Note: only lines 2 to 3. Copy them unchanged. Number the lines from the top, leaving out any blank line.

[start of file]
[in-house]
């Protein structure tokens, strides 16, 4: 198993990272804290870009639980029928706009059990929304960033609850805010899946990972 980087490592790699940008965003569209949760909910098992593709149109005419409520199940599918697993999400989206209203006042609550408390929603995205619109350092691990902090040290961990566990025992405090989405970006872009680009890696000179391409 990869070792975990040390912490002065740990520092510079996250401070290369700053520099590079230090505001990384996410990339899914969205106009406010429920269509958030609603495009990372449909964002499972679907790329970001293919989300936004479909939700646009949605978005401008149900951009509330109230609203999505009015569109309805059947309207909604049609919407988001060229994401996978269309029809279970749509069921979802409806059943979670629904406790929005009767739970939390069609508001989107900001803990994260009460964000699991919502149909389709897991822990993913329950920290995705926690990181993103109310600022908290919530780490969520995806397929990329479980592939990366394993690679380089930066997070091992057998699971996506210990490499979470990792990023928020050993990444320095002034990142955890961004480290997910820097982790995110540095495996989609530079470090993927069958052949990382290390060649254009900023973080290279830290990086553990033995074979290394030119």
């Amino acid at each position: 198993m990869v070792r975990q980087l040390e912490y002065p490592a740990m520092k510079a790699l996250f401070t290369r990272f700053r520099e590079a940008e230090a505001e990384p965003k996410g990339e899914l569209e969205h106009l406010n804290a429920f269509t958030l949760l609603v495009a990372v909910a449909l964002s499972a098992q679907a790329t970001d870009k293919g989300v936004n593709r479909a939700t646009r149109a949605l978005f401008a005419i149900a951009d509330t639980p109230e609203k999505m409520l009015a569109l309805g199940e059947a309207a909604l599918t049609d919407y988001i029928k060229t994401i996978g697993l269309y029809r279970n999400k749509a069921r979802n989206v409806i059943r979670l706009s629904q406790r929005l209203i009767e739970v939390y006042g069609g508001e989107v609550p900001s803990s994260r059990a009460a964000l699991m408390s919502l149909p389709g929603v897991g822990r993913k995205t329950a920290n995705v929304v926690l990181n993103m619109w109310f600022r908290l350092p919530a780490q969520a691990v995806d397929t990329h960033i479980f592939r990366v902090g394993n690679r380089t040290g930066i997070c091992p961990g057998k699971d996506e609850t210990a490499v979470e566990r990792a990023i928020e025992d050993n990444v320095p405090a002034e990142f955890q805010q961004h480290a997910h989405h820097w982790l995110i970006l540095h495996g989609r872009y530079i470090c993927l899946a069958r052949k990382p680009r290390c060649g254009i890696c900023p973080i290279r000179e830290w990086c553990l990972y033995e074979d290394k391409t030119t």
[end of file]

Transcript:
């Protein structure tokens, strides 16, 4: 198993990272804290870009639980029928706009059990929304960033609850805010899946990972 980087490592790699940008965003569209949760909910098992593709149109005419409520199940599918697993999400989206209203006042609550408390929603995205619109350092691990902090040290961990566990025992405090989405970006872009680009890696000179391409 990869070792975990040390912490002065740990520092510079996250401070290369700053520099590079230090505001990384996410990339899914969205106009406010429920269509958030609603495009990372449909964002499972679907790329970001293919989300936004479909939700646009949605978005401008149900951009509330109230609203999505009015569109309805059947309207909604049609919407988001060229994401996978269309029809279970749509069921979802409806059943979670629904406790929005009767739970939390069609508001989107900001803990994260009460964000699991919502149909389709897991822990993913329950920290995705926690990181993103109310600022908290919530780490969520995806397929990329479980592939990366394993690679380089930066997070091992057998699971996506210990490499979470990792990023928020050993990444320095002034990142955890961004480290997910820097982790995110540095495996989609530079470090993927069958052949990382290390060649254009900023973080290279830290990086553990033995074979290394030119």
């Amino acid at each position: 198993m990869v070792r975990q980087l040390e912490y002065p490592a740990m520092k510079a790699l996250f401070t290369r990272f700053r520099e590079a940008e230090a505001e990384p965003k996410g990339e899914l569209e969205h106009l406010n804290a429920f269509t958030l949760l609603v495009a990372v909910a449909l964002s499972a098992q679907a790329t970001d870009k293919g989300v936004n593709r479909a939700t646009r149109a949605l978005f401008a005419i149900a951009d509330t639980p109230e609203k999505m409520l009015a569109l309805g199940e059947a309207a909604l599918t049609d919407y988001i029928k060229t994401i996978g697993l269309y029809r279970n999400k749509a069921r979802n989206v409806i059943r979670l706009s629904q406790r929005l209203i009767e739970v939390y006042g069609g508001e989107v609550p900001s803990s994260r059990a009460a964000l699991m408390s919502l149909p389709g929603v897991g822990r993913k995205t329950a920290n995705v929304v926690l990181n993103m619109w109310f600022r908290l350092p919530a780490q969520a691990v995806d397929t990329h960033i479980f592939r990366v902090g394993n690679r380089t040290g930066i997070c091992p961990g057998k699971d996506e609850t210990a490499v979470e566990r990792a990023i928020e025992d050993n990444v320095p405090a002034e990142f955890q805010q961004h480290a997910h989405h820097w982790l995110i970006l540095h495996g989609r872009y530079i470090c993927l899946a069958r052949k990382p680009r290390c060649g254009i890696c900023p973080i290279r000179e830290w990086c553990l990972y033995e074979d290394k391409t030119t």